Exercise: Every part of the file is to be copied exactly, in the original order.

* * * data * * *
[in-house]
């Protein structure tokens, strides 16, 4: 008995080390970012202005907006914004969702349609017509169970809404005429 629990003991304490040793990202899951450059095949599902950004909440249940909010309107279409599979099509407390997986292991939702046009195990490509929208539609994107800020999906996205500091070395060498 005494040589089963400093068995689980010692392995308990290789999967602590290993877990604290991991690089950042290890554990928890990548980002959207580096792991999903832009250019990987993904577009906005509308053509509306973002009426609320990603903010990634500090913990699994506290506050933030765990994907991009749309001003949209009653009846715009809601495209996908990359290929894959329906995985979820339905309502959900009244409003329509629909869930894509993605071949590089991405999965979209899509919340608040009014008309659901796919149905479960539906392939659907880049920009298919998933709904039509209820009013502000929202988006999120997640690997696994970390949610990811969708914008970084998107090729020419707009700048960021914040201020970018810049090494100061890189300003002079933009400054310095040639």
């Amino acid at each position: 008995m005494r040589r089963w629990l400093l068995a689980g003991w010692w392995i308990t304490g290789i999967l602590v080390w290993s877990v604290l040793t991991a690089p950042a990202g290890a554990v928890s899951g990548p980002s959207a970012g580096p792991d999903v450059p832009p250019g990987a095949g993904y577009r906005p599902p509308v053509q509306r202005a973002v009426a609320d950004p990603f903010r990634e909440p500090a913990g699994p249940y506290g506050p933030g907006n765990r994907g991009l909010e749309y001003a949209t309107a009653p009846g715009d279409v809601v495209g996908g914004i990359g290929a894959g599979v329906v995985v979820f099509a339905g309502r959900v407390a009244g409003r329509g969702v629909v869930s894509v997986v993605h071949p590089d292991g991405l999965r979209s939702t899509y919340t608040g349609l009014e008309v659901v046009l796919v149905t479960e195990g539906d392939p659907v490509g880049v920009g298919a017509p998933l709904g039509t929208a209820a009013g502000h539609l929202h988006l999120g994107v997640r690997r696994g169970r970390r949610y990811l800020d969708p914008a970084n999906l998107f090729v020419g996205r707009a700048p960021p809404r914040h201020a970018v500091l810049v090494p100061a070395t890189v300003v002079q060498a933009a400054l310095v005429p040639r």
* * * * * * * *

[in-house]
């Protein structure tokens, strides 16, 4: 008995080390970012202005907006914004969702349609017509169970809404005429 629990003991304490040793990202899951450059095949599902950004909440249940909010309107279409599979099509407390997986292991939702046009195990490509929208539609994107800020999906996205500091070395060498 005494040589089963400093068995689980010692392995308990290789999967602590290993877990604290991991690089950042290890554990928890990548980002959207580096792991999903832009250019990987993904577009906005509308053509509306973002009426609320990603903010990634500090913990699994506290506050933030765990994907991009749309001003949209009653009846715009809601495209996908990359290929894959329906995985979820339905309502959900009244409003329509629909869930894509993605071949590089991405999965979209899509919340608040009014008309659901796919149905479960539906392939659907880049920009298919998933709904039509209820009013502000929202988006999120997640690997696994970390949610990811969708914008970084998107090729020419707009700048960021914040201020970018810049090494100061890189300003002079933009400054310095040639």
């Amino acid at each position: 008995m005494r040589r089963w629990l400093l068995a689980g003991w010692w392995i308990t304490g290789i999967l602590v080390w290993s877990v604290l040793t991991a690089p950042a990202g290890a554990v928890s899951g990548p980002s959207a970012g580096p792991d999903v450059p832009p250019g990987a095949g993904y577009r906005p599902p509308v053509q509306r202005a973002v009426a609320d950004p990603f903010r990634e909440p500090a913990g699994p249940y506290g506050p933030g907006n765990r994907g991009l909010e749309y001003a949209t309107a009653p009846g715009d279409v809601v495209g996908g914004i990359g290929a894959g599979v329906v995985v979820f099509a339905g309502r959900v407390a009244g409003r329509g969702v629909v869930s894509v997986v993605h071949p590089d292991g991405l999965r979209s939702t899509y919340t608040g349609l009014e008309v659901v046009l796919v149905t479960e195990g539906d392939p659907v490509g880049v920009g298919a017509p998933l709904g039509t929208a209820a009013g502000h539609l929202h988006l999120g994107v997640r690997r696994g169970r970390r949610y990811l800020d969708p914008a970084n999906l998107f090729v020419g996205r707009a700048p960021p809404r914040h201020a970018v500091l810049v090494p100061a070395t890189v300003v002079q060498a933009a400054l310095v005429p040639r």